The IAFE/SunGard Financial Engineer of the Year Award recognizes individual contributions to the advancement of financial engineering technology. As the tenth recipient of the award since its inception in 1993, Dr. Ingersoll joins a prestigious list of previous award winners.
Dr. Ingersoll was selected for this award for his historic contributions to research and education in multiple areas of finance and economics.
Dr. Ingersoll is currently the Adrian C. Israel Professor of International Trade and Finance at Yale University's School of Management. He said, "I am honored to be named the Financial Engineer of the Year. Most of my academic life has centered on derivatives. In 1973, the CBOE opened, the Black-Scholes model was published, and I entered the doctoral program at MIT. I like to think we grew up together. Derivatives have received a lot of bad press lately, but like any invention, they can be put to good use or ill. I hope that continued research in this area, will improve our understanding of financial contracting. It is now common to say that one's accomplishments could not have been made without the prior work of others, but it has never been truer than in my case. I owe so much to my teachers and contemporaries many of who have already been named recipients of this same award. Bob Merton and Fischer Black were on my dissertation committee at MIT. John Cox and Steve Ross were, of course, my co-authors on numerous papers. Byron Scholes and Merton Miller were my colleagues when I began my career at Chicago."
Jim Ashton, chief executive officer of SunGard Trading and Risk Systems and a member of the IAFE board of directors, said, "Dr. Ingersoll's work continues to have a very significant impact on the world of international finance and economics. With this award, we seek to honor his lifetime of achievements."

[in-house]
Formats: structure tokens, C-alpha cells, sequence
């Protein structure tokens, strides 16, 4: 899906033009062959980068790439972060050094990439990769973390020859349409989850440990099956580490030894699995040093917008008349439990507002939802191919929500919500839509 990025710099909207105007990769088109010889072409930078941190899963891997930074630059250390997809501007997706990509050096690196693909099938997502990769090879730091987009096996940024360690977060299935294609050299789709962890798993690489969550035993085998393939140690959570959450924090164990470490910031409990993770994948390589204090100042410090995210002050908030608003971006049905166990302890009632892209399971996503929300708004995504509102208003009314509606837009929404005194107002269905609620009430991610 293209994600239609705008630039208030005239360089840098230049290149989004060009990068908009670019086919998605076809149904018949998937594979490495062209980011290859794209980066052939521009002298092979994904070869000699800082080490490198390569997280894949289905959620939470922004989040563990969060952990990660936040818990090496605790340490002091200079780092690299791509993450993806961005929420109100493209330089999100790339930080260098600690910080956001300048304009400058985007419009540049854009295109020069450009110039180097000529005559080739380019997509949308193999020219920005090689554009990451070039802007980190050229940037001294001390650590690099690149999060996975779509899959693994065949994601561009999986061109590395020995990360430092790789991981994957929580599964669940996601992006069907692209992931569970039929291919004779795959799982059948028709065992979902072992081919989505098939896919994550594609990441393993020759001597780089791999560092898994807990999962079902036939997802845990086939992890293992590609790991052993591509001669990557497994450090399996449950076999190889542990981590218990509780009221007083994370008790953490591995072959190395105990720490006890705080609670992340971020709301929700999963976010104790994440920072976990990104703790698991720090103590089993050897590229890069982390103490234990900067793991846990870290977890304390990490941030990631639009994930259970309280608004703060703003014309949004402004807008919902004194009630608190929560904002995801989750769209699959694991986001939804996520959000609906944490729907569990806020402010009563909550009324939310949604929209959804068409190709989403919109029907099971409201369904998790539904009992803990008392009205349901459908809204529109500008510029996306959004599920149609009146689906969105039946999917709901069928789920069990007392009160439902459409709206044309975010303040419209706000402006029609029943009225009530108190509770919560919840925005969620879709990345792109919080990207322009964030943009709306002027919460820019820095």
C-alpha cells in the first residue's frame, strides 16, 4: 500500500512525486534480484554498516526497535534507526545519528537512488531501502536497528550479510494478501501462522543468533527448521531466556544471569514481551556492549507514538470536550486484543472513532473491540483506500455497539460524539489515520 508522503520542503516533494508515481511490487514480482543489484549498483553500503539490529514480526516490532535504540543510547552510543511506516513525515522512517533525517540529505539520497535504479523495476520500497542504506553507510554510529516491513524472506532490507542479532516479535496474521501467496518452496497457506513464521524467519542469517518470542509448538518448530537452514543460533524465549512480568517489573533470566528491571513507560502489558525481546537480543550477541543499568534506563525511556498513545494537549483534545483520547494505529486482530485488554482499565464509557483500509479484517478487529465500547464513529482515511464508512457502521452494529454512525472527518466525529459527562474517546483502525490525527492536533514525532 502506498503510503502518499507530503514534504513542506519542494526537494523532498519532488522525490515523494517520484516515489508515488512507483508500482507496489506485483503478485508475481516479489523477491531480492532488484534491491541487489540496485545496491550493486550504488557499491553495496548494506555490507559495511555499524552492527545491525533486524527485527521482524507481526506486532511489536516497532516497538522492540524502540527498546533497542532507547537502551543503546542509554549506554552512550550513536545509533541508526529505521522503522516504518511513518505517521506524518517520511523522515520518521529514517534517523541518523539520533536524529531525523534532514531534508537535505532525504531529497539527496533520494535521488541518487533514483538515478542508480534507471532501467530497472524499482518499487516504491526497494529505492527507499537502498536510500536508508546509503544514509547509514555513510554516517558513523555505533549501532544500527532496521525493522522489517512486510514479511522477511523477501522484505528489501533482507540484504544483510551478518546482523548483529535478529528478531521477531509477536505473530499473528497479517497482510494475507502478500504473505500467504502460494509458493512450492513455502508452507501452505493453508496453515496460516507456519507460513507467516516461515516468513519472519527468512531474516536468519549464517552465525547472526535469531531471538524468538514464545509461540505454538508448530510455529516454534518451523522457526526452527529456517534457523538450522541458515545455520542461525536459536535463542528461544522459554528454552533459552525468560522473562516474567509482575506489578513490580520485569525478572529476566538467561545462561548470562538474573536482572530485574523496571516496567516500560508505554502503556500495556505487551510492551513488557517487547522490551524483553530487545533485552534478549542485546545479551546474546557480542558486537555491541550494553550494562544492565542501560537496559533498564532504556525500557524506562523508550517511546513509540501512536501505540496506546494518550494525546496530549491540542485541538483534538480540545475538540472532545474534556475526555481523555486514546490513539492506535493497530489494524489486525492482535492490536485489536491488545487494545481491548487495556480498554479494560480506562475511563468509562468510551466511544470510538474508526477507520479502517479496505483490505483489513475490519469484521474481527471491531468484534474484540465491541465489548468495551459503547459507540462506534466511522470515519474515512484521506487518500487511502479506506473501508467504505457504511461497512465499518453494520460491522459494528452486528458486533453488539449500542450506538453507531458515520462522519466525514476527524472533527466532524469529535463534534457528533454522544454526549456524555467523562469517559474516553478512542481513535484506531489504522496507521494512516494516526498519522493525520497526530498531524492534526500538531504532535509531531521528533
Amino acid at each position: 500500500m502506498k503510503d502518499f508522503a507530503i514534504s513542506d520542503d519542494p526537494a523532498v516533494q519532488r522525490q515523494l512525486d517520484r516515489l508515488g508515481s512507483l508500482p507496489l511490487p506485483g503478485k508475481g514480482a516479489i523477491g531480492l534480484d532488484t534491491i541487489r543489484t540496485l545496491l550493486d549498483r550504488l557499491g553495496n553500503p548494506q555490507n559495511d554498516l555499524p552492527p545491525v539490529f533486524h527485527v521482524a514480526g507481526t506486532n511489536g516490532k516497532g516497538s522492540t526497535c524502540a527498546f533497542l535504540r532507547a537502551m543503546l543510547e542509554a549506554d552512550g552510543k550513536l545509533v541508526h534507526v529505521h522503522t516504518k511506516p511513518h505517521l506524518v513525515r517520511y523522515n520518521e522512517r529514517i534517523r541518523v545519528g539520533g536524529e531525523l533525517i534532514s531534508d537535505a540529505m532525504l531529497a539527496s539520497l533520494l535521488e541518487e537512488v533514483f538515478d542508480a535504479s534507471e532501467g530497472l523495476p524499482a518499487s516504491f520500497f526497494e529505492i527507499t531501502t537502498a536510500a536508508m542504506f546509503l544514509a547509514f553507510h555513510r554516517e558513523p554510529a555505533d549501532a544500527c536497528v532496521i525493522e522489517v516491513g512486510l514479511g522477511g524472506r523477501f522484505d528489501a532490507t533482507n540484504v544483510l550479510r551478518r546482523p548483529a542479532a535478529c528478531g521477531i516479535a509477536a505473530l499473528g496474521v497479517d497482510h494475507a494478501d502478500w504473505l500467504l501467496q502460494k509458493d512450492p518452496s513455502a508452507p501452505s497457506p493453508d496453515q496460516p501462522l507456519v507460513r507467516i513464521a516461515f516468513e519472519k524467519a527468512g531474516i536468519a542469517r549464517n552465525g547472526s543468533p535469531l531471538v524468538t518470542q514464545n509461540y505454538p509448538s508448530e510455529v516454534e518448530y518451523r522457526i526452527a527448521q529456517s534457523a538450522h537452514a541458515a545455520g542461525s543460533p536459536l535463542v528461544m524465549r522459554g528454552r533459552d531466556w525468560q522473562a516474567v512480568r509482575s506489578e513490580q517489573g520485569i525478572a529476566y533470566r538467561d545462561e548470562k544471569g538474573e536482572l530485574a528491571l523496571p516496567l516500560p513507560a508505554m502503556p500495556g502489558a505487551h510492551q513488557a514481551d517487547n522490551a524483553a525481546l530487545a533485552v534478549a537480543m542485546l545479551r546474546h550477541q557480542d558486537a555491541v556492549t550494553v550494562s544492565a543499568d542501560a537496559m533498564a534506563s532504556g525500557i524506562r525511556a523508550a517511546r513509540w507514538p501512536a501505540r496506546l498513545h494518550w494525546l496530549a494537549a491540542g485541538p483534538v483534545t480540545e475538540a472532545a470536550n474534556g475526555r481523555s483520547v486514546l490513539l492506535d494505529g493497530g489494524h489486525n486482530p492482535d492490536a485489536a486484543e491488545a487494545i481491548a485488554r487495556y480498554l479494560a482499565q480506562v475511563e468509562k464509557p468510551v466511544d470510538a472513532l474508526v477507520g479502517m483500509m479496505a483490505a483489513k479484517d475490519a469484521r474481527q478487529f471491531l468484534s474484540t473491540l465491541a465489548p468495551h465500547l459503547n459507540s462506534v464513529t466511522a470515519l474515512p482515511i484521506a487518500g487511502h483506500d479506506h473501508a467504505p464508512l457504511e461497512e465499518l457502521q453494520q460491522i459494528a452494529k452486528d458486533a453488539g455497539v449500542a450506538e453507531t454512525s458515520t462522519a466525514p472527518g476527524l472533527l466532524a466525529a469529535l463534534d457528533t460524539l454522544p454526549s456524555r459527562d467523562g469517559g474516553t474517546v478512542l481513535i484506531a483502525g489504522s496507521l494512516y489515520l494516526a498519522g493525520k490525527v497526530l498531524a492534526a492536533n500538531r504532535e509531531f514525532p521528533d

Tanya Styblo Beder, chairman of the IAFE, added, "Dr. Ingersoll's work has irrevocably changed how academics and practitioners view many aspects of finance. Jonathan's insights into the inner pricing of options and derivatives deserve this special acclaim. As chair of the IAFE, as well as a colleague of Dr. Ingersoll's at Yale, I congratulate him on being voted Financial Engineer of the Year 2002."
Biographical Information on Dr. Jon Ingersoll.
Jonathan Ingersoll is the Adrian C. Israel Professor of International Trade and Finance at Yale University's School of Management. There he teaches Financial Instruments and Contracts and Financial Engineering. Prior to teaching at Yale, Dr. Ingersoll was a member of the faculty of the University of Chicago's Graduate School of Business.
Dr. Ingersoll was a member of the Founding Committee of the Society for Financial Studies and served as the editor of its The Review of Financial Studies. He is currently associate editor of The Review of Derivatives Research.
Throughout his exceptional career, Dr. Ingersoll has specialized in the fields of valuation of options and derivative securities. He has authored a multitude of articles in this area as well as the textbook, Theory of Financial Decision Making.
Dr. Ingersoll received his S.B. in Physics from M.I.T. in 1971 and his S.M. and Ph.D. from the Sloan School of Management, M.I.T., in 1973 and 1976.
Previous Award Recipients.
Dr. Ingersoll joins a prestigious list of recipients of the IAFE/SunGard Financial Engineer of the Year Award. They include: Dr. Andrew Lo, Harris & Harris Group Professor at the MIT Sloan School of Management and director of MITâs Laboratory for Financial Engineering; Emanuel Derman, managing director at Goldman, Sachs & Co. where he heads the derivatives analysis group in firm-wide risk; John Hull, Professor of Finance in the Joseph L. Rotman School of Management at the University of Toronto; John C. Cox, Nomura Professor of Finance at the Massachusetts Institute of Technology; Robert Merton, a Nobel Memorial Prize winner in Economic Sciences; Fischer Black, the co-developer of the Black-Scholes formula which is widely used to value stock options in markets throughout the world; Mark Rubinstein, best known for his work on the Cox-Ross-Rubinstein binomial option pricing approach and his work on exotic options; Stephen Ross, the originator of the Arbitrage Pricing Theory and the co-discoverer of risk neutral pricing and of the binomial model for pricing derivatives; and Robert Jarrow, 1993 Mobil scholar, most recently known for his research relating to the pricing of credit derivatives and exotic options.